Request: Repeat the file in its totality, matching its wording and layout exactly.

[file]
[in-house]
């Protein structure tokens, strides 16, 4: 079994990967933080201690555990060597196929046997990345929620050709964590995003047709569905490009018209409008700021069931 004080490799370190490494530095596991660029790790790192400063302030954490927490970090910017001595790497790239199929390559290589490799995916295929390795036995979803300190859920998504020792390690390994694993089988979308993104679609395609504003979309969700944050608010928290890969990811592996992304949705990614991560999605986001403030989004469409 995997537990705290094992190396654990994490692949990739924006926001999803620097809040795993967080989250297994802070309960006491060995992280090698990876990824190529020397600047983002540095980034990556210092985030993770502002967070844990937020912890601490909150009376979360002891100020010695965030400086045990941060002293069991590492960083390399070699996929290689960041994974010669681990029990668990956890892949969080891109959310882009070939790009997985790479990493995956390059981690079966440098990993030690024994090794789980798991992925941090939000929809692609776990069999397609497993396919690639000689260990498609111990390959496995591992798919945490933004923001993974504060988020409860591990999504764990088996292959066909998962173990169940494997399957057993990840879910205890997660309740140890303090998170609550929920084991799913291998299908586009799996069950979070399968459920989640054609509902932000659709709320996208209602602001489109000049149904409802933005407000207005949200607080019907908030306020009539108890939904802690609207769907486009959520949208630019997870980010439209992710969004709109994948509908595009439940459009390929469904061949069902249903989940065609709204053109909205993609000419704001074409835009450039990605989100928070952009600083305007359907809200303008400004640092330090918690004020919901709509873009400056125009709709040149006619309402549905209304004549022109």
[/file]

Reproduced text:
[in-house]
């Protein structure tokens, strides 16, 4: 079994990967933080201690555990060597196929046997990345929620050709964590995003047709569905490009018209409008700021069931 004080490799370190490494530095596991660029790790790192400063302030954490927490970090910017001595790497790239199929390559290589490799995916295929390795036995979803300190859920998504020792390690390994694993089988979308993104679609395609504003979309969700944050608010928290890969990811592996992304949705990614991560999605986001403030989004469409 995997537990705290094992190396654990994490692949990739924006926001999803620097809040795993967080989250297994802070309960006491060995992280090698990876990824190529020397600047983002540095980034990556210092985030993770502002967070844990937020912890601490909150009376979360002891100020010695965030400086045990941060002293069991590492960083390399070699996929290689960041994974010669681990029990668990956890892949969080891109959310882009070939790009997985790479990493995956390059981690079966440098990993030690024994090794789980798991992925941090939000929809692609776990069999397609497993396919690639000689260990498609111990390959496995591992798919945490933004923001993974504060988020409860591990999504764990088996292959066909998962173990169940494997399957057993990840879910205890997660309740140890303090998170609550929920084991799913291998299908586009799996069950979070399968459920989640054609509902932000659709709320996208209602602001489109000049149904409802933005407000207005949200607080019907908030306020009539108890939904802690609207769907486009959520949208630019997870980010439209992710969004709109994948509908595009439940459009390929469904061949069902249903989940065609709204053109909205993609000419704001074409835009450039990605989100928070952009600083305007359907809200303008400004640092330090918690004020919901709509873009400056125009709709040149006619309402549905209304004549022109």